Review: San Andreas


My girlfriend’s family lives in both Los Angeles and slightly to the east of the Bay area. Living in California is in my future. Therefore, I felt it was incumbent upon me to take a look at the potential of my someday environment.

Oh my.

San Andreas rightfully earns the title: Summer blockbuster. It’s the next generation version of past disaster movies like The Towering Inferno and Earthquake from the early 70s. The movie is a bit plot-lite and centers on a family with issues trying to survive everything nature can throw at them. Paul Giamatti plays the role of the scientist who lets the audience know exactly what earthquakes are all about. This could have been a dull role, but Giamatti, as always, makes it interesting – he could make the reading of an aspirin bottle interesting;  Dwayne Johnson, Carla Gugino, and Alexandra Daddario round out the central protagonists. If you’re familiar with disaster movies, you’ll recognize all the elements of the genre: a guy you think is good, but isn’t, someone who dies to up the stakes, escalation of tension at every turn as nothing goes right, burgeoning love interests that are fused by adversity, and a force that makes human effort seem impotent – another example that nature can be an untamed beast. You see true character revealed whether it’s in the form of bravery or cowardice. What doesn’t come our way, even though a rudimentary attempt is made, is the kind of emotional investment that grabs you as in movies past. Whose heart wasn’t broken when Fred Astaire’s character in Inferno loses his new love as she falls from a crumbling elevator, or when Shelley Winters dies in The Poseidon Adventure – there wasn’t a dry eye in the house. For all of that, you do root for the characters just because the movie is fun and everyone is attractive.

The true star of the film is the special and visual effects. Simply put, they are stunning, and in my opinion they raise the bar for others to follow. The details of the devastation are micro-managed to the finest level. I scrolled down the list of people, who contributed to this part of the movie, and I scrolled, and I scrolled, and I scrolled. It’s one thing to demolish a building for a movie, to demolish a whole city brick-by-brick and window pane-by-window pane must have taken Herculean patience and the focus of an electron microscope.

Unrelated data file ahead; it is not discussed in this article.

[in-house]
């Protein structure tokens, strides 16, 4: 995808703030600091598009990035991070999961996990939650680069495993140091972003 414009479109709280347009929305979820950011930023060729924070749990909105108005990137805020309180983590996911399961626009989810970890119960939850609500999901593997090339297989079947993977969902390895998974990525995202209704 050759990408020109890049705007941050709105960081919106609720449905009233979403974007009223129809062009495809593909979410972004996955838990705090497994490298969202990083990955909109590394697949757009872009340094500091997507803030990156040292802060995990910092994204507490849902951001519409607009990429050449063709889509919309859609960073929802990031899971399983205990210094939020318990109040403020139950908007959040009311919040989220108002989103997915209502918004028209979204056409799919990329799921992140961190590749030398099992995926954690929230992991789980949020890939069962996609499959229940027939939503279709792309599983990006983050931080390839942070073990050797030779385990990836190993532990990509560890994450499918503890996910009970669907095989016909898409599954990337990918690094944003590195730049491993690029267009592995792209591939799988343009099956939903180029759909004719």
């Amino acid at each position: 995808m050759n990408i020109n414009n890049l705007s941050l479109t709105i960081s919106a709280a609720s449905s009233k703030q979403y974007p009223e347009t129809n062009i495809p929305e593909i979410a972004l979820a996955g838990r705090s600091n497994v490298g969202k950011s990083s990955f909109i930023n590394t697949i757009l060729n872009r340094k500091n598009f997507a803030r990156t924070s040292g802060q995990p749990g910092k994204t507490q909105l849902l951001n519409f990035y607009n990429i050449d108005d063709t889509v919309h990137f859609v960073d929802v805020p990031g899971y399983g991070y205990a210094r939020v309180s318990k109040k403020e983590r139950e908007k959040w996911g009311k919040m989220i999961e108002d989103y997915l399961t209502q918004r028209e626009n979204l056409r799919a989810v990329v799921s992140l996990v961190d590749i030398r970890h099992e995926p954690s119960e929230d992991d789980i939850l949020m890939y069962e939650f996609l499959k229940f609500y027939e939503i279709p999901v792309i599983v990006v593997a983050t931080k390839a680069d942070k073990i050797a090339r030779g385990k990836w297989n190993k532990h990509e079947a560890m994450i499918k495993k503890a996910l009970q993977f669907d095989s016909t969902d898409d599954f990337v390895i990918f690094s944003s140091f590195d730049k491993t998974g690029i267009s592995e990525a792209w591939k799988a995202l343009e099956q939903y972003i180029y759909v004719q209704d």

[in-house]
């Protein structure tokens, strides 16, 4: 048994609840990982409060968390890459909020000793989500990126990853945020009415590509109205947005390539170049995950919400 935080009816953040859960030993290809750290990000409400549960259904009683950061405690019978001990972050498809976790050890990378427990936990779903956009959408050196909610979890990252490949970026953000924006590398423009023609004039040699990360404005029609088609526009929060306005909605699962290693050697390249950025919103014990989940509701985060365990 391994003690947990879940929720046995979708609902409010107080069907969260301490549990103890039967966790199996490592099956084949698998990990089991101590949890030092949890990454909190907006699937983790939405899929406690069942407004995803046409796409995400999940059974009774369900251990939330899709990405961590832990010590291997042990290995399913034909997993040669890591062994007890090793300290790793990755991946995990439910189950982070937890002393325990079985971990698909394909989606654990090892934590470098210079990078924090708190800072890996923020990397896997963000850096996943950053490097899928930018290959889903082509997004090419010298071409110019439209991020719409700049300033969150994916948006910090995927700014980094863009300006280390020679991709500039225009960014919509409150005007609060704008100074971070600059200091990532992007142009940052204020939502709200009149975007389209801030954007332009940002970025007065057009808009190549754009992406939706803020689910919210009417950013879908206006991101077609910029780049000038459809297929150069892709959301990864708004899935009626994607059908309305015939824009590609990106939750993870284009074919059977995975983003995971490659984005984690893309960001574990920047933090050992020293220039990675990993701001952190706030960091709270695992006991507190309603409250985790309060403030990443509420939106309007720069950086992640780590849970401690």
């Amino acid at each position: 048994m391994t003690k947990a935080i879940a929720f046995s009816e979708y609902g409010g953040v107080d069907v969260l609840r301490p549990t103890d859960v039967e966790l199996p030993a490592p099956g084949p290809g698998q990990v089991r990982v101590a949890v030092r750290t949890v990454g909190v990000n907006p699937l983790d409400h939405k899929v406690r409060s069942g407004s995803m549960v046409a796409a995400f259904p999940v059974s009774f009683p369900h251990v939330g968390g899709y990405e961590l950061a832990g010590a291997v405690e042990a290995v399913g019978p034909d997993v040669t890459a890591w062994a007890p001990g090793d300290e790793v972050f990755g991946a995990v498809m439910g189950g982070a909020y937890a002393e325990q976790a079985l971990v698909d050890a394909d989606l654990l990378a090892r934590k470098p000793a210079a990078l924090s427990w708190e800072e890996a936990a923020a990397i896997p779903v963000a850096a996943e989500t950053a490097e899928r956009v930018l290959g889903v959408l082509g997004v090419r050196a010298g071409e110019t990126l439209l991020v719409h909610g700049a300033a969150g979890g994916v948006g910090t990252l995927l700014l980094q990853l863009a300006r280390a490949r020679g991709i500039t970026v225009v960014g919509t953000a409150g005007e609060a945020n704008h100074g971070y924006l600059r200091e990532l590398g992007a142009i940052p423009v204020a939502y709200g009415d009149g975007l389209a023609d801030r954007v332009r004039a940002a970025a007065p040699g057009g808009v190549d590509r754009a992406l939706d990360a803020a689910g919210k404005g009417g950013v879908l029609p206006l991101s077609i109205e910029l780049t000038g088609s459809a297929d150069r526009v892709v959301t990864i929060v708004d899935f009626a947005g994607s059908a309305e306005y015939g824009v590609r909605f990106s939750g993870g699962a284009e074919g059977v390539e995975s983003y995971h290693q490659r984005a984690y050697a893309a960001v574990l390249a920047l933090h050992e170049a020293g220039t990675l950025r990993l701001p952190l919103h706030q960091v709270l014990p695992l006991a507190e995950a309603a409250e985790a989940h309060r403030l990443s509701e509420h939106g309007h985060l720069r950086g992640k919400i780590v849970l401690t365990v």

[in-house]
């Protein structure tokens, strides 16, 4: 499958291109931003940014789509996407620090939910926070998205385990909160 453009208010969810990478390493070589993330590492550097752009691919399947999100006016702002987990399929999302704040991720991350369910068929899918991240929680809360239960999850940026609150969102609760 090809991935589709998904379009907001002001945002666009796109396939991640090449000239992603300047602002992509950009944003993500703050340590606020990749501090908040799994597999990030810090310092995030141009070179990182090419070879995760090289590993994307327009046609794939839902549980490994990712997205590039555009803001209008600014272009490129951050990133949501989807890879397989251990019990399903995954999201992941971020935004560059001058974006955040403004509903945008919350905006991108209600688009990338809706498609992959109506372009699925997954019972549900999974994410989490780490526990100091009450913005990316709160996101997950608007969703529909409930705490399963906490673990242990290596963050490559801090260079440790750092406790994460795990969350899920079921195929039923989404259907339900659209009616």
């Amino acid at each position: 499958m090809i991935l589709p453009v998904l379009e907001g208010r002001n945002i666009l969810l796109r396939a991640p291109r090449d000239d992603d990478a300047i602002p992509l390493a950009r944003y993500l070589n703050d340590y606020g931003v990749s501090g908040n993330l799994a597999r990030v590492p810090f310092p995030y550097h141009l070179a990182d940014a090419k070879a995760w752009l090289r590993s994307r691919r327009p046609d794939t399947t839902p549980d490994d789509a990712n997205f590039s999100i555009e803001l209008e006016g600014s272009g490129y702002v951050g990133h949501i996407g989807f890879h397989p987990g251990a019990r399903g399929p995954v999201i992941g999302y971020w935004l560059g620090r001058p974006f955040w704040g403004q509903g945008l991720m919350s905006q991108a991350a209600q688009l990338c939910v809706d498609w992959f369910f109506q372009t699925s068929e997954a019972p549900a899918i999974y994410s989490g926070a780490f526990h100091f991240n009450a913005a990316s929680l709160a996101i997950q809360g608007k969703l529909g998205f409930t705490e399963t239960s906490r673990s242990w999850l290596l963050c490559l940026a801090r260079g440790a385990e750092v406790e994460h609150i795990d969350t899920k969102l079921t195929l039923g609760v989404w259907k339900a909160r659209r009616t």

It’s a must see for the big screen, the lack of emotional depth non-withstanding, you will enjoy this film: a total B+.

Oh yeah, about that move? I think I’ll be looking for something suburban when I get there.

Review: Mad Max: Fury Road


It’s been so many years since I saw the Mel Gibson version (Mad Max 2: The Road Warrior) that it felt like I was seeing this story for the first time. In truth, apart from the post-apocalyptic setting, scarce resources, and a central character named Max Rockatansky, played this time by Tom Hardy, this could very well stand alone as a new story and not strictly as reboot of a once influential movie series. As an action film, it excels; in fact, moments without fighting or chasing or running, are rare. Charlize Theron attempts the role of a tough female warrior, Imperator Furiosa, but renders a performance that fails to engage, which isn’t a good thing since she’s essentially the protagonist of the story. The secondary characters of Nux (Nicholas Hoult) and the five wives of the film’s main baddie, Immortan Joe, strike a greater emotional resonance than the two main characters.

Half of the film is spent with Max and Furiosa racing and fighting to reach a distant location and then turning around and doing the same in reverse. The clearest theme you can draw from this is that it’s better to fix what you have than wasting precious resources on looking for something that might not exist; it’s the grass is always greener sort of dilemma. I suppose it’s possible to elicit some meaning from the wives, who are running away with their unborn children, or the many forms of ritual we see performed throughout the movie, but the desire to do so doesn’t seem much worth the effort.

Thumbs up for cinematography, explosions, and stunts; not so much for an engaging storyline that you’re going to remember beyond the timing of your next meal.